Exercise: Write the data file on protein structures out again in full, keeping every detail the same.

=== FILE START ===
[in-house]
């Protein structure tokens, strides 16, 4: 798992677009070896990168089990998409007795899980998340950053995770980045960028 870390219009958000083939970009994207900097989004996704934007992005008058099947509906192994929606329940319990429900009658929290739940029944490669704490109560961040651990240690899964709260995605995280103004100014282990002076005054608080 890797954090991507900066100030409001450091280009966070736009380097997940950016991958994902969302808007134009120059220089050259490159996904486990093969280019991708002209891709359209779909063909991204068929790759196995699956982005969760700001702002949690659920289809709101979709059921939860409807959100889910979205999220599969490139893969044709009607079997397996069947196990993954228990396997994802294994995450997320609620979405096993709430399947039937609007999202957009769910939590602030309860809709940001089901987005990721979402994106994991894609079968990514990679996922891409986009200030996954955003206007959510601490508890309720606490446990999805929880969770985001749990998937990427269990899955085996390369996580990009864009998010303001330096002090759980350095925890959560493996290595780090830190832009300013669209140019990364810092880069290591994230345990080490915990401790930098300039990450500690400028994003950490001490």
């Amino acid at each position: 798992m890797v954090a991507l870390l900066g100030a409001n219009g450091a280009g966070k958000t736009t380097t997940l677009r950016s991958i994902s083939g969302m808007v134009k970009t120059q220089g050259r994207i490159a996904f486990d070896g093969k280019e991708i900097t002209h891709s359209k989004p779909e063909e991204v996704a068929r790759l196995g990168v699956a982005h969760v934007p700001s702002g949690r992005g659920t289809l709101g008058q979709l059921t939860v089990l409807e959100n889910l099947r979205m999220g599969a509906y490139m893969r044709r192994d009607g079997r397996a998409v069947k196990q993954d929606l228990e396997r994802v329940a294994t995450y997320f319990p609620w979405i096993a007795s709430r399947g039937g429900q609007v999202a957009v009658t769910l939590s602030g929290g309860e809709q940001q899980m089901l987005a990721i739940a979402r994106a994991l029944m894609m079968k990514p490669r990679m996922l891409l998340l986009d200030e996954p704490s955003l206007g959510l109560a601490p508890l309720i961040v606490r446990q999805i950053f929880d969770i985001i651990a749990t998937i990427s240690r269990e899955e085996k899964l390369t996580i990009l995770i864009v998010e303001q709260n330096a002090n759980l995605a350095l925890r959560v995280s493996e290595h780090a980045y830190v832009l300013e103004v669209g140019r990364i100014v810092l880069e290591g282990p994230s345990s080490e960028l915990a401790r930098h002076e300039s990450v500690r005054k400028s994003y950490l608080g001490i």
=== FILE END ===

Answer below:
[in-house]
């Protein structure tokens, strides 16, 4: 798992677009070896990168089990998409007795899980998340950053995770980045960028 870390219009958000083939970009994207900097989004996704934007992005008058099947509906192994929606329940319990429900009658929290739940029944490669704490109560961040651990240690899964709260995605995280103004100014282990002076005054608080 890797954090991507900066100030409001450091280009966070736009380097997940950016991958994902969302808007134009120059220089050259490159996904486990093969280019991708002209891709359209779909063909991204068929790759196995699956982005969760700001702002949690659920289809709101979709059921939860409807959100889910979205999220599969490139893969044709009607079997397996069947196990993954228990396997994802294994995450997320609620979405096993709430399947039937609007999202957009769910939590602030309860809709940001089901987005990721979402994106994991894609079968990514990679996922891409986009200030996954955003206007959510601490508890309720606490446990999805929880969770985001749990998937990427269990899955085996390369996580990009864009998010303001330096002090759980350095925890959560493996290595780090830190832009300013669209140019990364810092880069290591994230345990080490915990401790930098300039990450500690400028994003950490001490």
């Amino acid at each position: 798992m890797v954090a991507l870390l900066g100030a409001n219009g450091a280009g966070k958000t736009t380097t997940l677009r950016s991958i994902s083939g969302m808007v134009k970009t120059q220089g050259r994207i490159a996904f486990d070896g093969k280019e991708i900097t002209h891709s359209k989004p779909e063909e991204v996704a068929r790759l196995g990168v699956a982005h969760v934007p700001s702002g949690r992005g659920t289809l709101g008058q979709l059921t939860v089990l409807e959100n889910l099947r979205m999220g599969a509906y490139m893969r044709r192994d009607g079997r397996a998409v069947k196990q993954d929606l228990e396997r994802v329940a294994t995450y997320f319990p609620w979405i096993a007795s709430r399947g039937g429900q609007v999202a957009v009658t769910l939590s602030g929290g309860e809709q940001q899980m089901l987005a990721i739940a979402r994106a994991l029944m894609m079968k990514p490669r990679m996922l891409l998340l986009d200030e996954p704490s955003l206007g959510l109560a601490p508890l309720i961040v606490r446990q999805i950053f929880d969770i985001i651990a749990t998937i990427s240690r269990e899955e085996k899964l390369t996580i990009l995770i864009v998010e303001q709260n330096a002090n759980l995605a350095l925890r959560v995280s493996e290595h780090a980045y830190v832009l300013e103004v669209g140019r990364i100014v810092l880069e290591g282990p994230s345990s080490e960028l915990a401790r930098h002076e300039s990450v500690r005054k400028s994003y950490l608080g001490i």